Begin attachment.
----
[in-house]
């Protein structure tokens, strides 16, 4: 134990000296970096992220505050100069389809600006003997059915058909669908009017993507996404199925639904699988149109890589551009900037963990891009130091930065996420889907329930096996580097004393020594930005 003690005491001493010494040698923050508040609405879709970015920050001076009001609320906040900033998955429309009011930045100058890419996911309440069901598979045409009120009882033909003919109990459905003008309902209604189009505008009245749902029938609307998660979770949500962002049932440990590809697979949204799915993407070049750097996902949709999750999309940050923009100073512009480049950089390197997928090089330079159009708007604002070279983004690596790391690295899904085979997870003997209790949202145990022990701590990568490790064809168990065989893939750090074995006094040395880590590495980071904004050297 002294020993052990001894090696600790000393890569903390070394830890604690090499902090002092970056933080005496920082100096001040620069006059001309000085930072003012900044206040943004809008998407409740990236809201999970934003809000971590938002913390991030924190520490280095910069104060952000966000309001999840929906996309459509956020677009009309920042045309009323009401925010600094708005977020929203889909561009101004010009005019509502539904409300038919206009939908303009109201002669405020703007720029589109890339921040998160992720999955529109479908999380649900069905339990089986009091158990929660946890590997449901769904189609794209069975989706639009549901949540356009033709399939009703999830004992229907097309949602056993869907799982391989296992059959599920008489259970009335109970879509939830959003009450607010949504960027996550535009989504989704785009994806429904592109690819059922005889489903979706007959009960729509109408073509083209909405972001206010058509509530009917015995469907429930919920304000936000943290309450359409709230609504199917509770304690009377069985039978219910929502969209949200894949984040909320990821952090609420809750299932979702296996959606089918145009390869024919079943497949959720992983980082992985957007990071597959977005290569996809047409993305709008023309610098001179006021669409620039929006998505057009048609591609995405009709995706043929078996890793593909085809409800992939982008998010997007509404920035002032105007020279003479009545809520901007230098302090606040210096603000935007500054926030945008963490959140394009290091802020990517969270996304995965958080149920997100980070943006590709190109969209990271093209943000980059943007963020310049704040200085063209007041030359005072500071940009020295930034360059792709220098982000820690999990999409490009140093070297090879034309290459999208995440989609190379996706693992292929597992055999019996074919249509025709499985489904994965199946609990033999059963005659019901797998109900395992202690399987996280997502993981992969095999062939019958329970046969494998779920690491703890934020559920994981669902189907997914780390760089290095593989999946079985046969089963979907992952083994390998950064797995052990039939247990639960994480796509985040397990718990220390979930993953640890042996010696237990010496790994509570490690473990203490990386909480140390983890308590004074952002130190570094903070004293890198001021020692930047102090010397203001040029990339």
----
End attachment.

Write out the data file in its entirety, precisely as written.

[in-house]
């Protein structure tokens, strides 16, 4: 134990000296970096992220505050100069389809600006003997059915058909669908009017993507996404199925639904699988149109890589551009900037963990891009130091930065996420889907329930096996580097004393020594930005 003690005491001493010494040698923050508040609405879709970015920050001076009001609320906040900033998955429309009011930045100058890419996911309440069901598979045409009120009882033909003919109990459905003008309902209604189009505008009245749902029938609307998660979770949500962002049932440990590809697979949204799915993407070049750097996902949709999750999309940050923009100073512009480049950089390197997928090089330079159009708007604002070279983004690596790391690295899904085979997870003997209790949202145990022990701590990568490790064809168990065989893939750090074995006094040395880590590495980071904004050297 002294020993052990001894090696600790000393890569903390070394830890604690090499902090002092970056933080005496920082100096001040620069006059001309000085930072003012900044206040943004809008998407409740990236809201999970934003809000971590938002913390991030924190520490280095910069104060952000966000309001999840929906996309459509956020677009009309920042045309009323009401925010600094708005977020929203889909561009101004010009005019509502539904409300038919206009939908303009109201002669405020703007720029589109890339921040998160992720999955529109479908999380649900069905339990089986009091158990929660946890590997449901769904189609794209069975989706639009549901949540356009033709399939009703999830004992229907097309949602056993869907799982391989296992059959599920008489259970009335109970879509939830959003009450607010949504960027996550535009989504989704785009994806429904592109690819059922005889489903979706007959009960729509109408073509083209909405972001206010058509509530009917015995469907429930919920304000936000943290309450359409709230609504199917509770304690009377069985039978219910929502969209949200894949984040909320990821952090609420809750299932979702296996959606089918145009390869024919079943497949959720992983980082992985957007990071597959977005290569996809047409993305709008023309610098001179006021669409620039929006998505057009048609591609995405009709995706043929078996890793593909085809409800992939982008998010997007509404920035002032105007020279003479009545809520901007230098302090606040210096603000935007500054926030945008963490959140394009290091802020990517969270996304995965958080149920997100980070943006590709190109969209990271093209943000980059943007963020310049704040200085063209007041030359005072500071940009020295930034360059792709220098982000820690999990999409490009140093070297090879034309290459999208995440989609190379996706693992292929597992055999019996074919249509025709499985489904994965199946609990033999059963005659019901797998109900395992202690399987996280997502993981992969095999062939019958329970046969494998779920690491703890934020559920994981669902189907997914780390760089290095593989999946079985046969089963979907992952083994390998950064797995052990039939247990639960994480796509985040397990718990220390979930993953640890042996010696237990010496790994509570490690473990203490990386909480140390983890308590004074952002130190570094903070004293890198001021020692930047102090010397203001040029990339």